sphere of transient volition over all those permanent states of intellect, affection, and will which we call the moral character. To say that we can change directly by a single volition that which, as a matter of fact, we can change only indirectly through process and means. Yet, even this exaggerated view of freedom would seem not to exclude Gods decrees or prevent a practical reconciliation of the Arminian and Calvinistic views, so long as the Arminian grants God?s foreknowledge of free human acts, and the Calvinist grants that God?s decree of these acts is not necessarily a decree that God will efficiently produce them. For a close approximation of the two views, see articles by Raymond and by A. A. Hodge, respectively, on the Arminian and the Calvinistic Doctrines of the Will, in McClintock and Strong?s Cyclopedia, 10:989, 992.
We therefore hold to the certainty of human action, and so part company with the Arminian. We cannot with Whedon (On the Will), and Hazard (Man a Creative First Cause), attribute to the will the freedom of indifference or the power to act without motive. We hold with Calderwood, Moral Philosophy, 183, that action without motive, or an act of pure will, is unknown in consciousness (see, however, an inconsistent statement of Calderwood on page 188 of the same work). Every future human act will not only be performed with a motive, but will certainly be one thing rather than another; and God knows what it will be. Whatever may be the method of God?s foreknowledge, and whether it is derived from motives or be intuitive, that foreknowledge presupposes God?s decree to create, and so presupposes the making certain of the free acts that follow creation.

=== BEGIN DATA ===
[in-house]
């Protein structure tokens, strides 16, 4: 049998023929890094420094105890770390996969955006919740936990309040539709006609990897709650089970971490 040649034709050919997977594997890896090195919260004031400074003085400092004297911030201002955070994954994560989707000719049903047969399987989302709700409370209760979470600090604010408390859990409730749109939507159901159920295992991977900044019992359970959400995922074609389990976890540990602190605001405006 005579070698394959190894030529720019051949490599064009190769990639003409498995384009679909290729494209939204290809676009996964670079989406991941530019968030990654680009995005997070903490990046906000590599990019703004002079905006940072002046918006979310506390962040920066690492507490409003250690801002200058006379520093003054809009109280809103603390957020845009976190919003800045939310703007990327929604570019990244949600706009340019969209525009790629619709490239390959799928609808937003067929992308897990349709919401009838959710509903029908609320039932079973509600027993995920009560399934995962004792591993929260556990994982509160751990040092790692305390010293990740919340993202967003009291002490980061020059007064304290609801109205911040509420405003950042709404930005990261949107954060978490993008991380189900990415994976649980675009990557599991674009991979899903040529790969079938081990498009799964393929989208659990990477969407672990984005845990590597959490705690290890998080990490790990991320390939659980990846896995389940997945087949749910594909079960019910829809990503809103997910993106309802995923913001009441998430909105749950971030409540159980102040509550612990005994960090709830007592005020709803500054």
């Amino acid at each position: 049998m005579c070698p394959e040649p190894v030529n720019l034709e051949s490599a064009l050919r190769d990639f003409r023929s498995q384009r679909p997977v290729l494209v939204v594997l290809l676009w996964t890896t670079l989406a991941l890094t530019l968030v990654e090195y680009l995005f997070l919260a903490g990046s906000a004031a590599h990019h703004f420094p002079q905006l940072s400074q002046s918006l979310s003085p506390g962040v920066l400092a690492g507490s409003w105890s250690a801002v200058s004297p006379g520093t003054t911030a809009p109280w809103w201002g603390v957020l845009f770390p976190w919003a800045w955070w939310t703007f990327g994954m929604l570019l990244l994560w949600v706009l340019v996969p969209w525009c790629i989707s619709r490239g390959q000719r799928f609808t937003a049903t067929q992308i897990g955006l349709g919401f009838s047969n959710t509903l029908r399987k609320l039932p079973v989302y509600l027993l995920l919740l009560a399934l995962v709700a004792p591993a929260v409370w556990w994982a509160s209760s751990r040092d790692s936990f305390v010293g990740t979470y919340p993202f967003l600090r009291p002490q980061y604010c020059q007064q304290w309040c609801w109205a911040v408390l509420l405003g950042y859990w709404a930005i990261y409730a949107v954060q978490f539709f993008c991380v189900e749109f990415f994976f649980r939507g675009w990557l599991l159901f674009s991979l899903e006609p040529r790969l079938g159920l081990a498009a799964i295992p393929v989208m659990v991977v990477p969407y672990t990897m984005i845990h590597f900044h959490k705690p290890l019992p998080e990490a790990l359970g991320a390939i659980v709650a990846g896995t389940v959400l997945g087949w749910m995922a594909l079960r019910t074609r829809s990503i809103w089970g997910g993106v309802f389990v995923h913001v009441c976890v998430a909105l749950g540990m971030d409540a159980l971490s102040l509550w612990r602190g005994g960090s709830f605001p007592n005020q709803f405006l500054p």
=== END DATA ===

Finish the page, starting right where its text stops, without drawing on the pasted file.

But this certainty is not necessity. In reconciling God?s decrees with human freedom, we must not go to the other extreme and reduce human freedom to mere determinism, or the power of the agent to act out his character in the circumstances which environ him. Human action is not simply the expression of previously dominant affections; else neither Satan nor Adam could have fallen, nor could the Christian ever sin. We therefore, part company with Jonathan Edwards and his Treatise on the Freedom of the Will, the younger Edwards (Works, 1:420), Alexander (Moral Science, 107) and Charles Hodge (Syst. Theology, 2:278), all of whom follow Jonathan Edwards in identifying sensibility with the will in regarding affections as the causes of volition and in speaking of the connection between motive and action as a necessary one. We hold, on the contrary, that sensibility and will are two distinct powers, that affections are occasions but never causes of volition, and that, while motives may infallibly persuade, they never compel the will. The power to make the decision other than it is resides in the will, though it may never be
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